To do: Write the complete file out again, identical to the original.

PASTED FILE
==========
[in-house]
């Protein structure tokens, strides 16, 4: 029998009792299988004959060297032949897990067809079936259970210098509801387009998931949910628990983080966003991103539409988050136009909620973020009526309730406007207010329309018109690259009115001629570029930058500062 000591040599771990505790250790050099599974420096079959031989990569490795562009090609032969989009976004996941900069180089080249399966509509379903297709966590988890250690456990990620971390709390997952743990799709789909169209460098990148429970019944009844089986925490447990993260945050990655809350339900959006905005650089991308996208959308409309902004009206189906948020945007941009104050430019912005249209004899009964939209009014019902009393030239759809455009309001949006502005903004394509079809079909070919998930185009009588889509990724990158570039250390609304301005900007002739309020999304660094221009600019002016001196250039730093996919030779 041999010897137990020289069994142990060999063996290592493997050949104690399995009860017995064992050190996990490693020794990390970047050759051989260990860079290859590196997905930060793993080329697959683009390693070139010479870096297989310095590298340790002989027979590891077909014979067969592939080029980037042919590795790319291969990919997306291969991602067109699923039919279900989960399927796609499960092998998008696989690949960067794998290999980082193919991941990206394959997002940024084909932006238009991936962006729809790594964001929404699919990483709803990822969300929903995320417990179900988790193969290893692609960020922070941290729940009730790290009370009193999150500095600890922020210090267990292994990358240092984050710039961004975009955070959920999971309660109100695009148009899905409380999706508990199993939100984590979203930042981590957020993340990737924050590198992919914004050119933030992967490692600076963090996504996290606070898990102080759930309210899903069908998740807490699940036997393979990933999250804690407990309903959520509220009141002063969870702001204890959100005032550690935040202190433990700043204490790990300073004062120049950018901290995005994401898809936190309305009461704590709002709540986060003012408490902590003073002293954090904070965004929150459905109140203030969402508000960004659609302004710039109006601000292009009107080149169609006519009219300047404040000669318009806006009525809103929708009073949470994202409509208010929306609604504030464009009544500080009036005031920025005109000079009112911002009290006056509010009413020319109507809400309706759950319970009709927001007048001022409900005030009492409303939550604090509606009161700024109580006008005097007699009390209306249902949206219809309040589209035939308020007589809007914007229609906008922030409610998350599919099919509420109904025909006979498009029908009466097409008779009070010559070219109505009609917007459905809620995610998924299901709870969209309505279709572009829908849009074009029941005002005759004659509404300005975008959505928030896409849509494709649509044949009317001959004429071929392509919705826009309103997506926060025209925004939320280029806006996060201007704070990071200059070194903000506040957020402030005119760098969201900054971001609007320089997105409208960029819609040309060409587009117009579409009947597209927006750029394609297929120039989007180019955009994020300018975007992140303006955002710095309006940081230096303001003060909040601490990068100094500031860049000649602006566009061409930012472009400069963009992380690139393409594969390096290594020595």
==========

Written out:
[in-house]
């Protein structure tokens, strides 16, 4: 029998009792299988004959060297032949897990067809079936259970210098509801387009998931949910628990983080966003991103539409988050136009909620973020009526309730406007207010329309018109690259009115001629570029930058500062 000591040599771990505790250790050099599974420096079959031989990569490795562009090609032969989009976004996941900069180089080249399966509509379903297709966590988890250690456990990620971390709390997952743990799709789909169209460098990148429970019944009844089986925490447990993260945050990655809350339900959006905005650089991308996208959308409309902004009206189906948020945007941009104050430019912005249209004899009964939209009014019902009393030239759809455009309001949006502005903004394509079809079909070919998930185009009588889509990724990158570039250390609304301005900007002739309020999304660094221009600019002016001196250039730093996919030779 041999010897137990020289069994142990060999063996290592493997050949104690399995009860017995064992050190996990490693020794990390970047050759051989260990860079290859590196997905930060793993080329697959683009390693070139010479870096297989310095590298340790002989027979590891077909014979067969592939080029980037042919590795790319291969990919997306291969991602067109699923039919279900989960399927796609499960092998998008696989690949960067794998290999980082193919991941990206394959997002940024084909932006238009991936962006729809790594964001929404699919990483709803990822969300929903995320417990179900988790193969290893692609960020922070941290729940009730790290009370009193999150500095600890922020210090267990292994990358240092984050710039961004975009955070959920999971309660109100695009148009899905409380999706508990199993939100984590979203930042981590957020993340990737924050590198992919914004050119933030992967490692600076963090996504996290606070898990102080759930309210899903069908998740807490699940036997393979990933999250804690407990309903959520509220009141002063969870702001204890959100005032550690935040202190433990700043204490790990300073004062120049950018901290995005994401898809936190309305009461704590709002709540986060003012408490902590003073002293954090904070965004929150459905109140203030969402508000960004659609302004710039109006601000292009009107080149169609006519009219300047404040000669318009806006009525809103929708009073949470994202409509208010929306609604504030464009009544500080009036005031920025005109000079009112911002009290006056509010009413020319109507809400309706759950319970009709927001007048001022409900005030009492409303939550604090509606009161700024109580006008005097007699009390209306249902949206219809309040589209035939308020007589809007914007229609906008922030409610998350599919099919509420109904025909006979498009029908009466097409008779009070010559070219109505009609917007459905809620995610998924299901709870969209309505279709572009829908849009074009029941005002005759004659509404300005975008959505928030896409849509494709649509044949009317001959004429071929392509919705826009309103997506926060025209925004939320280029806006996060201007704070990071200059070194903000506040957020402030005119760098969201900054971001609007320089997105409208960029819609040309060409587009117009579409009947597209927006750029394609297929120039989007180019955009994020300018975007992140303006955002710095309006940081230096303001003060909040601490990068100094500031860049000649602006566009061409930012472009400069963009992380690139393409594969390096290594020595």